Noun 1. and restrictions. In contrast, the "preachers of the Gospels," many of whom were themselves Jews, were filled with overflowing love and spiritual liberation from the Law's severe yoke yoke (yok)
1. a connecting structure.
n 1. something that connects or binds. .
By using the words "violently opposed," the Vatican text transmits the not-so-subtle message of a moral equivalency equivalency
the combining power of an electrolyte. See also equivalent. between historic, often deadly, Christian persecution Christian persection could refer to:
tr.v. den·i·grat·ed, den·i·grat·ing, den·i·grates
1. To attack the character or reputation of; speak ill of; defame.
2. of Jews and Judaism and the anti-Christian attitudes and behavior of some Jews. It is an equation that has no historic basis. Indeed, it was frequently the church, especially after the First Crusade in 1096, that was the primary source of religious violence. Pagans, Jews, and all other non-Christians were often the targets of officially sanctioned "violent" assaults carried out by Christians.
This harsh and false dichotomy has fostered anti-Jewish attitudes and behavior among many Christians for centuries. In fact, it is precisely this kind of negative teaching that the Roman Catholic Church Roman Catholic Church, Christian church headed by the pope, the bishop of Rome (see papacy and Peter, Saint). Its commonest title in official use is Holy Catholic and Apostolic Church. since the conclusion of the Second Vatican Council Noun 1. Second Vatican Council - the Vatican Council in 1962-1965 that abandoned the universal Latin liturgy and acknowledged ecumenism and made other reforms
Vatican Council - each of two councils of the Roman Catholic Church in 1965 has been aggressively combating. It is unfortunate that this most important statement on Catholic-Jewish relations since the Council contains the discredited negative references to the Jewish "Law" and "violent" Jewish opposition to "preachers of the Gospel."
In the same section, the Vatican describes the rise of National Socialism National Socialism or Nazism, doctrines and policies of the National Socialist German Workers' party, which ruled Germany under Adolf Hitler from 1933 to 1945. (Nazism) in post-World War I Germany. This "extremist form of nationalism" promulgated prom·ul·gate
tr.v. prom·ul·gat·ed, prom·ul·gat·ing, prom·ul·gates
1. To make known (a decree, for example) by public declaration; announce officially. See Synonyms at announce.
2. a "pseudoscientific pseu·do·sci·ence
A theory, methodology, or practice that is considered to be without scientific foundation.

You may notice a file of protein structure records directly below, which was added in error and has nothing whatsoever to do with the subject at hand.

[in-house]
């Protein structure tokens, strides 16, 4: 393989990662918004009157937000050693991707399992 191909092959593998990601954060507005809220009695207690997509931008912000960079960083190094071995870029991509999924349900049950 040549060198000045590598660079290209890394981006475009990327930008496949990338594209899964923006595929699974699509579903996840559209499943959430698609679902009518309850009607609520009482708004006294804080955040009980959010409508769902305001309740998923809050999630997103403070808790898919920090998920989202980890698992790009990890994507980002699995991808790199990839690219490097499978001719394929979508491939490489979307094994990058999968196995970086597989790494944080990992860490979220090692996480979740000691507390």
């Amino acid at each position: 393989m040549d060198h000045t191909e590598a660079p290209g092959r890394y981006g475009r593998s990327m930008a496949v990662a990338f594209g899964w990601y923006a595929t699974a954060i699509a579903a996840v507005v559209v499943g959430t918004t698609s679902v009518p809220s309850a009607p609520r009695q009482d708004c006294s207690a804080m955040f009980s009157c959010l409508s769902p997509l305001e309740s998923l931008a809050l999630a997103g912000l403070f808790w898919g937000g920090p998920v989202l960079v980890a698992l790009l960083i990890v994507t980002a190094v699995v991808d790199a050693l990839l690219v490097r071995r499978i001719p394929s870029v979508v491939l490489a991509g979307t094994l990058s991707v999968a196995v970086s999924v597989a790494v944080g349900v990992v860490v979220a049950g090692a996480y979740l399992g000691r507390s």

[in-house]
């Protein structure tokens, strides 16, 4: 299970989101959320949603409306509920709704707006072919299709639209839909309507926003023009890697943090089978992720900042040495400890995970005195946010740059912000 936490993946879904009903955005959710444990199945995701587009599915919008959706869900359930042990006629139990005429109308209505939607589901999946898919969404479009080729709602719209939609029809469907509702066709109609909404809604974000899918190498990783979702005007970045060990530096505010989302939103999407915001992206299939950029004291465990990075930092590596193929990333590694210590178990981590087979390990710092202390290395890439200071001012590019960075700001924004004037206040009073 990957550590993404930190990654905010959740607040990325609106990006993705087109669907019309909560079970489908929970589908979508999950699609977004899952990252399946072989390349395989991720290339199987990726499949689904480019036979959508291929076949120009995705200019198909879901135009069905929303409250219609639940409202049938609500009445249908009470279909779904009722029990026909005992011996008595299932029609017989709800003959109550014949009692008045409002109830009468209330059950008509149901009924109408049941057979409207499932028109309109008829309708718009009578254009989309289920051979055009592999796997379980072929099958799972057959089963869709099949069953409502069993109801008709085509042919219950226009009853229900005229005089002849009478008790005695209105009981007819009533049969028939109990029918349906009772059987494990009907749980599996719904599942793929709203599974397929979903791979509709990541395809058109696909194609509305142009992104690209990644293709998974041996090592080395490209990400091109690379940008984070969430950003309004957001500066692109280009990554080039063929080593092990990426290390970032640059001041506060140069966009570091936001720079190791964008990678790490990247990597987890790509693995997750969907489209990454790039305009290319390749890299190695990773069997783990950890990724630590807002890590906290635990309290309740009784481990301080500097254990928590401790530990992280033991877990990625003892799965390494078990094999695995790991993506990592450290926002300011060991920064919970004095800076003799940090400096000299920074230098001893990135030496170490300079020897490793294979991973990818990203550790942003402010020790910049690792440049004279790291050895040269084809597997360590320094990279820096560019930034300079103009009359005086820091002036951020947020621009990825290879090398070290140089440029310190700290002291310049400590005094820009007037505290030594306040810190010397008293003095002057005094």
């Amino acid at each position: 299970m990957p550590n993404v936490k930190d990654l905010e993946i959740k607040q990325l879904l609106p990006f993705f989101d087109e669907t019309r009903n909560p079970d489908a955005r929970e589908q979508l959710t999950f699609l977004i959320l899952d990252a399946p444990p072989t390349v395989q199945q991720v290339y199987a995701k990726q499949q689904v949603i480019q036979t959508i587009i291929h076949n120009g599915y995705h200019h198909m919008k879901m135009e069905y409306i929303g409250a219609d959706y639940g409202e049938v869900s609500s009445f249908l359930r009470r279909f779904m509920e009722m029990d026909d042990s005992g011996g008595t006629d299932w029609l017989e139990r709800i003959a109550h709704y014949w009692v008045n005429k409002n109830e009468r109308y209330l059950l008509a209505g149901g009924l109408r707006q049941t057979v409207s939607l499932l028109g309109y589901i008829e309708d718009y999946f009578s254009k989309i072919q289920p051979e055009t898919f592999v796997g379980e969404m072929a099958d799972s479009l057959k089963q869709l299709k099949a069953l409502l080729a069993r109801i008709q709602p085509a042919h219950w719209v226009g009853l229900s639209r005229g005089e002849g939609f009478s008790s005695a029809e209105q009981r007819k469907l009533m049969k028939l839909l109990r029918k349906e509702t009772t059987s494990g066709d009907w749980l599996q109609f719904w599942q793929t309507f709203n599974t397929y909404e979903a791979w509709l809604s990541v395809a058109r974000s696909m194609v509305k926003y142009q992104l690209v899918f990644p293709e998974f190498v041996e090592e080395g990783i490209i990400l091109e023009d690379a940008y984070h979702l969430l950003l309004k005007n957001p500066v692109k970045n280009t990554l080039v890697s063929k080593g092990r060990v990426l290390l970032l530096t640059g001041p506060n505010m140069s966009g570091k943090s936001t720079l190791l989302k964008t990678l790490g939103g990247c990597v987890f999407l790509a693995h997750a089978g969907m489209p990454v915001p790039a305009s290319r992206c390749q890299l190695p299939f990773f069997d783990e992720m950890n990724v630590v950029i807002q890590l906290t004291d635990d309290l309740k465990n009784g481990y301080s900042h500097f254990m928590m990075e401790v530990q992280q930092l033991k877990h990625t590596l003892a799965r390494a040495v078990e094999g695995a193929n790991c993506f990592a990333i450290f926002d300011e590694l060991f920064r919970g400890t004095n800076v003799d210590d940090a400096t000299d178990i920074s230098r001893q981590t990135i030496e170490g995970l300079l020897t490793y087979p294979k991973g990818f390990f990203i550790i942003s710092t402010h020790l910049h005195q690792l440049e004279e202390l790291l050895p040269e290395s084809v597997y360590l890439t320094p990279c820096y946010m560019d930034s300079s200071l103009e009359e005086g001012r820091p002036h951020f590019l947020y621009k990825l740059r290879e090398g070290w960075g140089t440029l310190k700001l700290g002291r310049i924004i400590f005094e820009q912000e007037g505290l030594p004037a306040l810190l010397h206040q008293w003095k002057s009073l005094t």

pseu basis for a distinction between so-called Nordic-Aryan races and supposedly inferior races," especially the Jews. We Remember asserts that the "Church in Germany replied by condemning racism," listing some of the Catholic leaders, including both Pope Pius XI Pope Pius XI (Latin: Pius PP. XI; Italian: Pio XI; May 31, 1857 – February 10, 1939), born Ambrogio Damiano Achille Ratti, reigned as Pope from February 6, 1922 and as sovereign of Vatican City from 1929 until his death on February 10, 1939. and Pope Pius XII Pope Pius XII (Latin: Pius PP. XII), born Eugenio Maria Giuseppe Giovanni Pacelli (March 2, 1876 – October 9, 1958), reigned as the 260th pope, the head of the Roman Catholic Church and sovereign of Vatican City, from March 2, 1939 until his death. , who spoke out in the 1930s against Nazi racial ideology.
However, the declaration of the German Catholic bishops issued in January 1995 clearly recognizes that such Catholic responses to Nazism in the 1930s were inadequate: "Today the fact is weighing heavily on our mind that individual initiatives [such as those noted in We Remember] to help persecuted Jews and that even the pogroms [Kristallnacht] of November 1938 were not followed by public and expressed protests; . . . [We have as Catholic bishops] the heavy burden of history. . . . [T]he 'Church which we proclaim as holy and which we all know as a mystery, is also a sinful church and in need of conversion.'" (This statement comes from the declaration issued by the German and Austrian bishops conferences in 1988 on the fiftieth anniversary of the November 1938 pogroms.)
The forthright statements of the German and Austrian bishops have a much more historically balanced view of the official Catholic responses to Nazi anti-Semitism than does the Vatican document. In addition, there seems to be a tension between the bishops' statements and We Remember regarding the behavior of the church as a church and its individual members.
Father McBrien cites the Second Vatican Council's "Dogmatic Constitution on the Church" (Article Eight): "The Church, however, clasping clasp·ing
Denoting a leaf whose base partially or completely surrounds a stem. sinners to its bosom bos·om
1. The chest of a human.
2. A woman's breast or breasts. , at once holy and always in need of purification, follows constantly the path of penance penance (pĕn`əns), sacrament of the Roman Catholic and Orthodox Eastern churches. By it the penitent (the person receiving the sacrament) is absolved of his or her sins by a confessor (the person hearing the confession and conferring the and renewal." For McBrien, "there is no theological or doctrinal doc·tri·nal
Characterized by, belonging to, or concerning doctrine.
Adj. 1. impediment A disability or obstruction that prevents an individual from entering into a contract.
Infancy, for example, is an impediment in making certain contracts. Impediments to marriage include such factors as consanguinity between the parties or an earlier marriage that is still valid. to attributing sin to the Church as such in this whole terrible matter of the Shoah and of the Church's complicity in it."
McBrien is challenging one of the central themes of We Remember: the clear distinction between the church and the behavior of its members. In May 1998, Cardinal Cassidy delivered an important address on the Vatican document in Washington, D.C., at the Annual Meeting of the American Jewish Committee
1. As stated or indicated by; on the authority of: according to historians.
2. In keeping with: according to instructions.
3. the circumstances popes, cardinals, bishops, priests, and the laity."